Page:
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Officials allow Dunedin sinkhole evacuees to return to homes

A truck dumps some of the 300 loads of dirt Monday that filled a 56-foot-deep sinkhole on Robmar Road in Dunedin.
A truck dumps some of the 300 loads of dirt Monday that filled a 56-foot-deep sinkhole on Robmar Road in Dunedin.
Published Nov. 19, 2013

DUNEDIN — Evacuees began returning to their homes Monday, four days after a massive sinkhole opened in a northwest Dunedin neighborhood — swallowing portions of two homes and posing potential danger to five others.

Workers who spent most of Friday and the entire weekend filling in the hole with dirt from a city stockpile topped off the 56-foot-deep expanse with about 300 truckloads, or roughly 5,500 cubic yards, of soil.

Shortly before noon, city engineer Tom Burke and building official Joe May inspected the walls of the evacuated homes for cracks and movement before removing red "danger" tags from their exterior and giving residents the "all clear" to return.

Meanwhile, dump trucks and bulldozers continued compressing the soil where homes at 1112 and 1100 Robmar Road once stood before the parts not damaged by the sinkhole were razed. Crews put 2 extra feet of soil on top of the filled-in sinkhole to allow for settling, and the city also plans to put down grass seed to keep dust from kicking up.

Burke said chances that the hole will reappear are "pretty remote" and "there's no reason" the homeowners couldn't rebuild directly on the site.

"No question. It's safe now," Burke said. "This is a 60-year-old neighborhood, so it's unreasonable to think people couldn't live here for another 60 years."

The hole opened in the early hours of Thursday morning and quickly grew, stretching to 90 feet before it stabilized.

Two homes were condemned and two more were cordoned off with tape because their fences backed up to the unstable ground around the hole. A total of seven homes, two of which were vacant, were evacuated.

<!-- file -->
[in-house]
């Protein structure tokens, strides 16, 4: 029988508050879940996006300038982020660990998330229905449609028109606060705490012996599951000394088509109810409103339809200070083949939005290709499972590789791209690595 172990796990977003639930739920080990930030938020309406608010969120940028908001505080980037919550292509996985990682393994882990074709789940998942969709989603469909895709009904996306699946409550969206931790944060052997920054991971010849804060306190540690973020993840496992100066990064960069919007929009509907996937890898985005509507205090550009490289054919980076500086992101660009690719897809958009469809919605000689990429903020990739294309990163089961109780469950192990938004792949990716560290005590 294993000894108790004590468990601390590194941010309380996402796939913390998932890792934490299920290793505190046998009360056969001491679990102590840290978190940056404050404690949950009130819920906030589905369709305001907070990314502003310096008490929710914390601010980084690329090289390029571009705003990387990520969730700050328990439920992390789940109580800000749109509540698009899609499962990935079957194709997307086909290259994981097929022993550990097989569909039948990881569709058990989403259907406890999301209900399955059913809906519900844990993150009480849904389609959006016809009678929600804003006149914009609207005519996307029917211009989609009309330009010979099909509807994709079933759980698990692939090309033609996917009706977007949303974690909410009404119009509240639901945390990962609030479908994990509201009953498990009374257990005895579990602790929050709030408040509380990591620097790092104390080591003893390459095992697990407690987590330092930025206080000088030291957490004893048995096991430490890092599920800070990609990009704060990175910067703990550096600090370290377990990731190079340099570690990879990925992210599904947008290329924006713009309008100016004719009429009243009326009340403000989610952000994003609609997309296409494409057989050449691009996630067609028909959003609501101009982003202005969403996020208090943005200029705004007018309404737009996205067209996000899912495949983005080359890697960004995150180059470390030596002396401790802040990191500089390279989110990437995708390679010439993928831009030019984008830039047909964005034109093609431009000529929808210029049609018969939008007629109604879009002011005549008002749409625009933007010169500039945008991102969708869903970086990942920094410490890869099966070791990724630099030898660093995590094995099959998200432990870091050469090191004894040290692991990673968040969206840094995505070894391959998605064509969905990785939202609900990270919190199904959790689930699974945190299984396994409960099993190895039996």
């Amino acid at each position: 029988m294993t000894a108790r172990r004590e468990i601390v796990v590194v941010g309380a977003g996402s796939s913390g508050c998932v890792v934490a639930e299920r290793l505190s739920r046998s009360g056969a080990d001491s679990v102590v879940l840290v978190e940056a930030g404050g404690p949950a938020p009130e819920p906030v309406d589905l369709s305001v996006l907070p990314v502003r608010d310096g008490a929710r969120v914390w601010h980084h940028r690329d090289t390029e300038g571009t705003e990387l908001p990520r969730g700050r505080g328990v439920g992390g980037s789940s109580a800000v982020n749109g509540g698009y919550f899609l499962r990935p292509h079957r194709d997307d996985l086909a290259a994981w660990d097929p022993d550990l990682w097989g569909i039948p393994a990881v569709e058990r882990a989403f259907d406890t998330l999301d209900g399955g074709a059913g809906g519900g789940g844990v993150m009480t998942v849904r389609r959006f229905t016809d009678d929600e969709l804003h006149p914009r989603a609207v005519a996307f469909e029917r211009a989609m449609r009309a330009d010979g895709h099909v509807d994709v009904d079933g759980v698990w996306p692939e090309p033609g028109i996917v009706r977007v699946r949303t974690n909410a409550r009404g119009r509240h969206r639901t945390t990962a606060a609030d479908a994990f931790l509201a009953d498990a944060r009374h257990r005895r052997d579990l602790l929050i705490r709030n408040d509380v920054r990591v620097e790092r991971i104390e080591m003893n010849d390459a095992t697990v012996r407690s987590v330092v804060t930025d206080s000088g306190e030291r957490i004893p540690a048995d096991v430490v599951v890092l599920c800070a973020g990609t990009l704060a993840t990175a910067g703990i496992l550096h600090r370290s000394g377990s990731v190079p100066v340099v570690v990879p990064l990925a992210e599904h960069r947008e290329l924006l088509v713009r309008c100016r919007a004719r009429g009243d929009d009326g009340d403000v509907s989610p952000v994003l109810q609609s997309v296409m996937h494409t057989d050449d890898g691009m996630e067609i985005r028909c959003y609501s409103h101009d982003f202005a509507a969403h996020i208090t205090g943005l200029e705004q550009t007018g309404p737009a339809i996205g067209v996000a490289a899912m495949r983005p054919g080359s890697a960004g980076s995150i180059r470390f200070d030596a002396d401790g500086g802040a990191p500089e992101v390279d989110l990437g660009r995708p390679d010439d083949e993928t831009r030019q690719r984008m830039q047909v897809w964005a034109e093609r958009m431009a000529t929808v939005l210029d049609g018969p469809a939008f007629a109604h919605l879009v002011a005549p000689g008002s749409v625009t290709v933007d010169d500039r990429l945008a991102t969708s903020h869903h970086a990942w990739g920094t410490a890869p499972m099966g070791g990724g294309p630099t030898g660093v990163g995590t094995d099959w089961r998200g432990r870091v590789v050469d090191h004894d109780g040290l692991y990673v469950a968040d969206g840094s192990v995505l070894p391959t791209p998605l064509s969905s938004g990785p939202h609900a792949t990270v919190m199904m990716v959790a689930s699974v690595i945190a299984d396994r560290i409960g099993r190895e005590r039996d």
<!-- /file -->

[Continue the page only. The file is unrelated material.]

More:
Dunedin fire Chief Jeff Parks noted that the incident likely stoked concerns about safety that could impact the larger neighborhood and home sales for years to come.

However, several neighbors — including Alisa Guo, who lives across the street from the sinkhole at 1131 Robmar, and evacuee Louise Shuart, whose home on Mary Jane Lane backs up to it — said they weren't afraid.

"It doesn't bother me one way or the other," said Shuart, 78, who has lived in her home since 1971. Within 30 minutes of receiving the okay, she was back home from the Oldsmar hotel where she had temporarily relocated.

"A hotel isn't nice when you're not on vacation. It's nice to be back," Shuart said. "Nobody got hurt — that's the main thing. Everything else can be replaced."

But Michael Dupre, whose property at 1112 Robmar was the focal point of the sinkhole activity, has no plans to rebuild.

Instead, he, his wife and 13-year-old daughter are temporarily staying at a home donated by a Dunedin Doggie Rescue volunteer who also found someone to foster the family's Labrador retriever for a week.

While his wife and daughter returned to work and school, Dupre was taking a few days off to find a furnished long-term rental in Dunedin. He praised the city, its residents and workers for rallying around the family.

"We're at the point now where the house is gone and we're just moving forward," said Dupre, 50. "We're not moving away from Dunedin.."

Times staff writer Claire Wiseman and photojournalist Douglas R. Clifford contributed to this report.